Andrea De Silva/Reuters
A UK-based Trinidadian activist has won a landmark human rights challenge to laws that make same-sex relations a criminal offence in Trinidad and Tobago.
A team of English lawyers advised Jason Jones in the challenge. Sitting in Trinidad & Tobago’s High Court last week, Mr Justice Devindra Rampersad ruled that two sections of the country’s Sexual Offences Act were “unconstitutional, illegal, null, void, invalid and are of no effect to the extent that these laws criminalise any acts constituting consensual sexual conduct between adults”.
Lawyers at the City of London office of the US law firm Paul Hastings acted for Jones on a pro bono basis. Richard Drabble, QC, of Landmark Chambers in London, was also on the legal team.
On Tuesday Theresa May urged Commonwealth leaders to scrap homophobic laws in the 36 countries in the organisation where they still exist.
After the comments at the heads of government meeting in London, a leading human rights barrister called on the prime minister to press the Foreign Office to appoint a “special envoy” to deal with the issue.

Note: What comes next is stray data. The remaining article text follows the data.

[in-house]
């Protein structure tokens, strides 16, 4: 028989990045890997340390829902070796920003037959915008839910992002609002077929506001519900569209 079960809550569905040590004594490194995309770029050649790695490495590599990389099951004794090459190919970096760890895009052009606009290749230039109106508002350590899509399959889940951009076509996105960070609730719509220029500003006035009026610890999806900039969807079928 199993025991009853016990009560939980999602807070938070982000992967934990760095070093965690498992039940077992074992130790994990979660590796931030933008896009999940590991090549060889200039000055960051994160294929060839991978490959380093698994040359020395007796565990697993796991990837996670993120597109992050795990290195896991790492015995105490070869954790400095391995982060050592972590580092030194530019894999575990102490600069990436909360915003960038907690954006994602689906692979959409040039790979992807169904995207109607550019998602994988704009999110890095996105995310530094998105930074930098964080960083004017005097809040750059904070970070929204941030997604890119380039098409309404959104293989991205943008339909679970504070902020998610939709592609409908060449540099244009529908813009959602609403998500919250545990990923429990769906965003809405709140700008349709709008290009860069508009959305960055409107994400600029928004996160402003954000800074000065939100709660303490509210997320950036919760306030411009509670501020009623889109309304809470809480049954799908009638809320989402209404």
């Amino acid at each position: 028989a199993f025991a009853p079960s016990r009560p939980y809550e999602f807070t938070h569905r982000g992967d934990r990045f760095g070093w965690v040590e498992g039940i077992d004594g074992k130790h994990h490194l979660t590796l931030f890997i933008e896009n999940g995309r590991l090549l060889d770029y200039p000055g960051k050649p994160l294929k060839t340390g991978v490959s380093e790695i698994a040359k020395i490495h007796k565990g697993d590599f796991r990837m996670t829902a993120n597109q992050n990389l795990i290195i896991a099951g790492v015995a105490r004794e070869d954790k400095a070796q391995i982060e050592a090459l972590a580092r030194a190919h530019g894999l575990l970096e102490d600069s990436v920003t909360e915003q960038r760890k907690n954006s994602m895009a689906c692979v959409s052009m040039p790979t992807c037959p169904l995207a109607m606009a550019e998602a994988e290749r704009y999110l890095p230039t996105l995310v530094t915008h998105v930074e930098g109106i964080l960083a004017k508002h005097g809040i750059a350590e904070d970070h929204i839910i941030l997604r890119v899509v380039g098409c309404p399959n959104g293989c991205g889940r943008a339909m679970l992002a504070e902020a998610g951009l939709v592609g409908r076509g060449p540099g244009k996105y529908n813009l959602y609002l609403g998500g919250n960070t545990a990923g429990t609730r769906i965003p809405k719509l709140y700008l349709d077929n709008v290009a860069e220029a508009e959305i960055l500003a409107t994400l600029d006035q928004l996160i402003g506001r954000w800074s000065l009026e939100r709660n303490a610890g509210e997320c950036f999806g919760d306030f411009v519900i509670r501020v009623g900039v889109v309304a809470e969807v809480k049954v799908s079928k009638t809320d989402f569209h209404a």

“Boris Johnson’s Foreign & Commonwealth Office could make real inroads into this issue and help end the misery of millions,” Jonathan Cooper, a senior-junior barrister at Doughty Street Chambers in London, told The Brief.
“The FCO must make ending LGBT persecution across the globe a stated priority,” he said, adding that doing so would “require resources and clearly stated objectives”.
Jones welcomed the court ruling. “I grew up in Port of Spain and faced almost daily homophobic bullying and threats of violence because I am gay,” he said.
“My family made me homeless and I have been lucky enough to be able to rebuild my life in the United Kingdom. I have the opportunity now to help my fellow LGBT Trinbagonian citizens find an equal place in Trinidad & Tobago.”